Availability of data and materials

The datasets used in this study involves SNOMED-CT, PubMed, and the CRAFT corpus.

CRAFT: http://bionlp-corpora.sourceforge.net/CRAFT/.

PubTator: ftp://ftp.ncbi.nlm.nih.gov/pub/lu/PubTatorCentral.

MeSH: https://www.ncbi.nlm.nih.gov/mesh.

SNOMED-CT: http://www.snomed.org/.

PubMed Case reports:

1. https://pubmed.ncbi.nlm.nih.gov/23570263/

2. https://pubmed.ncbi.nlm.nih.gov/23617826/

3. https://pubmed.ncbi.nlm.nih.gov/25967676/

4. https://pubmed.ncbi.nlm.nih.gov/26001650/

5. https://pubmed.ncbi.nlm.nih.gov/26036321/

6. https://pubmed.ncbi.nlm.nih.gov/25887242/

7. https://pubmed.ncbi.nlm.nih.gov/25879889/

8. https://pubmed.ncbi.nlm.nih.gov/25420956/

9. https://pubmed.ncbi.nlm.nih.gov/25344209/

10. https://pubmed.ncbi.nlm.nih.gov/24885608/

11. https://pubmed.ncbi.nlm.nih.gov/25885466/

12. https://pubmed.ncbi.nlm.nih.gov/25884435/

13. https://pubmed.ncbi.nlm.nih.gov/25885098/

14. https://pubmed.ncbi.nlm.nih.gov/25884640/

15. https://pubmed.ncbi.nlm.nih.gov/25880568/

16. https://pubmed.ncbi.nlm.nih.gov/19641205/

17. https://pubmed.ncbi.nlm.nih.gov/19439744/

18. https://pubmed.ncbi.nlm.nih.gov/25337633/

19. https://pubmed.ncbi.nlm.nih.gov/25390460/

20. https://pubmed.ncbi.nlm.nih.gov/24195502/

21. https://pubmed.ncbi.nlm.nih.gov/24716661/

22. https://pubmed.ncbi.nlm.nih.gov/19741228/

23. https://pubmed.ncbi.nlm.nih.gov/19246360/

24. https://pubmed.ncbi.nlm.nih.gov/21345103/

25. https://pubmed.ncbi.nlm.nih.gov/22931317/

26. https://pubmed.ncbi.nlm.nih.gov/25924662/

27. https://pubmed.ncbi.nlm.nih.gov/25887519/

28. https://pubmed.ncbi.nlm.nih.gov/26082835/

29. https://pubmed.ncbi.nlm.nih.gov/26066034/

30. https://pubmed.ncbi.nlm.nih.gov/26071911/

Abbreviations

BLEU:

Bilingual Evaluation Understudy

CERC:

A content extraction, recognition, and construction visualization tool

CRAFT:

Colorado Richly Annotated Full Text

DS:

Sørensen–Dice-coefficient/index

EHR:

Electronic health record systems

IDF:

The inverse document frequency

MINTS:

Multi indicator text summarization

PSA:

Prostate-specific antigen

ROUGE:

Recall-Oriented Understudy for Gisting Evaluation

TF-IDF:

Term frequency–inverse document frequency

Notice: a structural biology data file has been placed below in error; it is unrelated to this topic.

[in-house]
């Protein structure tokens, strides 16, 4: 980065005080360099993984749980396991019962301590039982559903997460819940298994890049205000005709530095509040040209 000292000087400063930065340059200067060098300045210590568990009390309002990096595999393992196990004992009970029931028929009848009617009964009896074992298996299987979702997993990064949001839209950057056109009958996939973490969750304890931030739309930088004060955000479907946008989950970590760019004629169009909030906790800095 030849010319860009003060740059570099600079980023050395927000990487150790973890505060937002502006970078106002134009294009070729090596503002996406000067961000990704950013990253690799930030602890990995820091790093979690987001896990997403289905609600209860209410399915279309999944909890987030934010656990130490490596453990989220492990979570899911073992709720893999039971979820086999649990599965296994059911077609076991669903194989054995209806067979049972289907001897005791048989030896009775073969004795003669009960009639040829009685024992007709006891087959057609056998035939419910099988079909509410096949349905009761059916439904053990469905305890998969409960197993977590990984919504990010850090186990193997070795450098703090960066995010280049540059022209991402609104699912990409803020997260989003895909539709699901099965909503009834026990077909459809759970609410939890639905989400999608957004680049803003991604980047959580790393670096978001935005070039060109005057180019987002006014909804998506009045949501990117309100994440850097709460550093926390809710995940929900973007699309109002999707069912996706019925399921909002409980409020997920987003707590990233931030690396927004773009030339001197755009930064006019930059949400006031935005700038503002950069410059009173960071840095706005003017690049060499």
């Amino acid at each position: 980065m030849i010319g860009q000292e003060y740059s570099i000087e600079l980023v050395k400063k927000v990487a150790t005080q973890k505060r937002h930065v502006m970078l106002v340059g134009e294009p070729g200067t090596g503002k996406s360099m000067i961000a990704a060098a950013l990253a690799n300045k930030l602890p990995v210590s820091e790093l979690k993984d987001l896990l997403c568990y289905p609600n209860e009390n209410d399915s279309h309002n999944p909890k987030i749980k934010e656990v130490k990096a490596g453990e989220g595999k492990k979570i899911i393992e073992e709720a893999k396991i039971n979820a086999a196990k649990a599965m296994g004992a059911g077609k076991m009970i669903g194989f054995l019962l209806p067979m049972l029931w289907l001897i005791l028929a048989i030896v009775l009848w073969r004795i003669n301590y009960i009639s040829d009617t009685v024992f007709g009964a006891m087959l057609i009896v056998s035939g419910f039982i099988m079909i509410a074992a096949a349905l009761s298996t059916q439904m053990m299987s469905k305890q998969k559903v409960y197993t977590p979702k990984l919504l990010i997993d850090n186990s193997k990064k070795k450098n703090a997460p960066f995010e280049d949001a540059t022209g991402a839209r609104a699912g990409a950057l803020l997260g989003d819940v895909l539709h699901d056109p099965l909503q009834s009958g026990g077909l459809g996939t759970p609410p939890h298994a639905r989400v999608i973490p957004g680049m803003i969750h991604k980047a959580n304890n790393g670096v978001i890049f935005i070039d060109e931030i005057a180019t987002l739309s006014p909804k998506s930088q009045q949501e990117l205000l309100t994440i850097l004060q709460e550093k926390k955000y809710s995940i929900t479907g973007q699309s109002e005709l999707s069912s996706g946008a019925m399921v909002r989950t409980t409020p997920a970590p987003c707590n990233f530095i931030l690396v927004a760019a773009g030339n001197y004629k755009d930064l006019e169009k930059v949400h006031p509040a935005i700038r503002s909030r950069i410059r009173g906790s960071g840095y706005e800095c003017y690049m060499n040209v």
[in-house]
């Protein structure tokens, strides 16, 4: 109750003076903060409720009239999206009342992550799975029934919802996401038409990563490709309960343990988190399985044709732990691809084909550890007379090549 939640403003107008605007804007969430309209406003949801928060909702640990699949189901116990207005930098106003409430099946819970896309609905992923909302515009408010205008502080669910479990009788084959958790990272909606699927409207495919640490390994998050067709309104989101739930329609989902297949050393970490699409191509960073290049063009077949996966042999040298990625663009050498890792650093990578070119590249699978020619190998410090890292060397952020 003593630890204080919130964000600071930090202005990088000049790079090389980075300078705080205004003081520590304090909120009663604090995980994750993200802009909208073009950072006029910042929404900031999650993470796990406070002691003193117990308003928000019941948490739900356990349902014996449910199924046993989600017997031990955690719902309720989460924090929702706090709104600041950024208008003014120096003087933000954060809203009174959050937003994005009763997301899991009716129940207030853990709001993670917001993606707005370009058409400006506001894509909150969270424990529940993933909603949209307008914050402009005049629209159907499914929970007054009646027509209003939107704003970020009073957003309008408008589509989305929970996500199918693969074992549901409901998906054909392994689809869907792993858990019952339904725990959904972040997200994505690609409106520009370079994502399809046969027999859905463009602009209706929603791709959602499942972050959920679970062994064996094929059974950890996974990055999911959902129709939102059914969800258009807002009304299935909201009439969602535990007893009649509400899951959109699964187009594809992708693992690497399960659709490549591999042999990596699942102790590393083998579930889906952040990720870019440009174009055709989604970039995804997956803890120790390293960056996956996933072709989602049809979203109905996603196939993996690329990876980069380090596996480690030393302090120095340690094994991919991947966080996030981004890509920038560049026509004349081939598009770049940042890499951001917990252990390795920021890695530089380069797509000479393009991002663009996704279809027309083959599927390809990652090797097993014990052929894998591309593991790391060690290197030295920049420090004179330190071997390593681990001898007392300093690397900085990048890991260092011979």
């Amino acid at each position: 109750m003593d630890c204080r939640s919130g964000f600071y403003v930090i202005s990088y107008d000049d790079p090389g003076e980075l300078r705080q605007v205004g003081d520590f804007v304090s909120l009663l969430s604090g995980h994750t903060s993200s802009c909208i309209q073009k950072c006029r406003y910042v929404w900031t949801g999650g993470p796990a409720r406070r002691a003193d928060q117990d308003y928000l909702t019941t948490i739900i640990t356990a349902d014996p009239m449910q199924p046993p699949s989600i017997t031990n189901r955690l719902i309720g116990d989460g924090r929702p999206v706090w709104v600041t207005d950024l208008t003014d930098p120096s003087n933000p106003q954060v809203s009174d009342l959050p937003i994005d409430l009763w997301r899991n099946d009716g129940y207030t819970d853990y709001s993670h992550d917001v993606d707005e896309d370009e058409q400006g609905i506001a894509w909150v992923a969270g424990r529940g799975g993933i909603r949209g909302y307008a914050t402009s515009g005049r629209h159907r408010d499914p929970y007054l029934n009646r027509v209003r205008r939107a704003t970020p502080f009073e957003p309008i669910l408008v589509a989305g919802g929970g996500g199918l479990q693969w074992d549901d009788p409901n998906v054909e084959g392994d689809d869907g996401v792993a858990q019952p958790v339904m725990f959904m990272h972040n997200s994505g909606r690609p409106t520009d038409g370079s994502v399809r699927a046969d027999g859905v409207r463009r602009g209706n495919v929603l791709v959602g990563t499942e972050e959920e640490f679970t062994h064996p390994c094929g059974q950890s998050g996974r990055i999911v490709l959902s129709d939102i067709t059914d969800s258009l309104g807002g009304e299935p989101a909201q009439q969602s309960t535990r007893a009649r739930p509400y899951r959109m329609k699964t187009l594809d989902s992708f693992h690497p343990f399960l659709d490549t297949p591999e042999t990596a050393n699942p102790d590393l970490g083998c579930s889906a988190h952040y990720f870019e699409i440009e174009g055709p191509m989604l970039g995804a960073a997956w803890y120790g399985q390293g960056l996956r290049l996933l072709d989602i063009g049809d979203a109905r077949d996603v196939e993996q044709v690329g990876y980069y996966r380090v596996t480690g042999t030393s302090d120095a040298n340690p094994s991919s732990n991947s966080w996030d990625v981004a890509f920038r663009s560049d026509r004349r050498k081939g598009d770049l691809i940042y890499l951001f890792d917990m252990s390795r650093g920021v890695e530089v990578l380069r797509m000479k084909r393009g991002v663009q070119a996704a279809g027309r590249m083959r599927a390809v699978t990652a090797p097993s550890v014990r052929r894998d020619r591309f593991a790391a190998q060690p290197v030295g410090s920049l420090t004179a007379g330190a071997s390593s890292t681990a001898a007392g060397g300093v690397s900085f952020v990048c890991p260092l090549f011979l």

References

  1. 1.

    Davidoff F, Miglus J. Delivering clinical evidence where it’s needed: building an information system worthy of the profession. JAMA. 2011;305(18):1906–7.

    CAS  Article  Google Scholar 

  2. 2.

    Bawden D, Robinson L. The dark side of information: overload, anxiety and other paradoxes and pathologies. J Inform Sci. 2008;35(2):180–91.

    Article  Google Scholar 

  3. 3.

    Smith R. Strategies for coping with information overload. BMJ. 2010;341:c7126.

    Article  Google Scholar 

  4. 4.

    Cohen AM, Hersh WR. A survey of current work in biomedical text mining. Brief Bioinform. 2005;6(1):57–71.

    CAS  Article  Google Scholar 

  5. 5.

    Plaza L, Carrillo-de-Albornoz J. Evaluating the use of different positional strategies for sentence selection in biomedical literature summarization. BMC Bioinformatics. 2013;14:71. https://doi.org/10.1186/1471-2105-14-71.

    Article  PubMed  PubMed Central  Google Scholar 

  6. 6.

    Del Fiol G, Workman TE, Gorman PN. Clinical questions raised by clinicians at the point of care: a systematic review. JAMA Intern Med. 2014;174(5):710–8. https://doi.org/10.1001/jamainternmed.2014.368.Review.

    Article  PubMed  Google Scholar 

  7. 7.

    Reichert D, Kaufman D, Bloxham B, Chase H, Elhadad N. Cognitive analysis of the summarization of longitudinal patient records. AMIA Annu Symp Proc. 2010;2010:667–71.

    PubMed  PubMed Central  Google Scholar 

  8. 8.

    Duftschmid G, Rinner C, Kohler M, Huebner-Bloder G, Saboor S, Ammenwerth E. The EHR-Arche Project: Satisfying clinical information needs in a shared electronic health record system based on ihe xds and archetypes. Int J Med Inform. 2013;82(12):1195–207.

    Article  Google Scholar 

  9. 9.

    Wilson PW, Dagostino RB, Levy D, Belanger AM, Silbershatz H, Kannel WB. Prediction of coronary heart disease using risk factor categories. Circulation. 1998;97(18):1837–47.

    CAS  Article  Google Scholar 

  10. 10.

    Murff HJ, Forster AJ, Peterson JF, Fiskio JM, Heiman HL, Bates DW. Electronically screening discharge summaries for adverse medical events. J Am Med Inform Assoc. 2003;10(4):339–50.

    Article  Google Scholar 

  11. 11.

    Wang X, Hripcsak G, Markatou M, Friedman C. Active computerized pharmacovigilance using natural language processing, statistics, and electronic health records: a feasibility study. J Am Med Inform Assoc. 2009;16(3):328–37.

    Article  Google Scholar 

  12. 12.

    Salmasian H, Freedberg DE, Friedman C. Deriving comorbidities from medical records using natural language processing. JAMIA. 2013;20(e2):e239–42. https://doi.org/10.1136/amiajnl-2013-001889.

    Article  PubMed  Google Scholar 

  13. 13.

    Feldman MJ, Hoffer EP, Barnett GO, Kim RJ, Famiglietti KT, Chueh H. Presence of key findings in the medical record prior to a documented high-risk diagnosis. J Am Med Inform Assoc. 2012;19(4):591–6. https://doi.org/10.1136/amiajnl-2011-000375.

    Article  PubMed  PubMed Central  Google Scholar 

  14. 14.

    Mani I, Maybury M, editors. Advances in automatic text summarization. Cambridge: MIT Press; 1999.

    Google Scholar 

  15. 15.

    Roberts K, Rink B, Harabagiu SM, Scheuermann RH, Toomay S, Browning T, Bosler T, Peshock R. A machine learning approach for identifying anatomical locations of actionable findings in radiology reports. AMIA Annu Symp Proc. 2012;2012:779–88.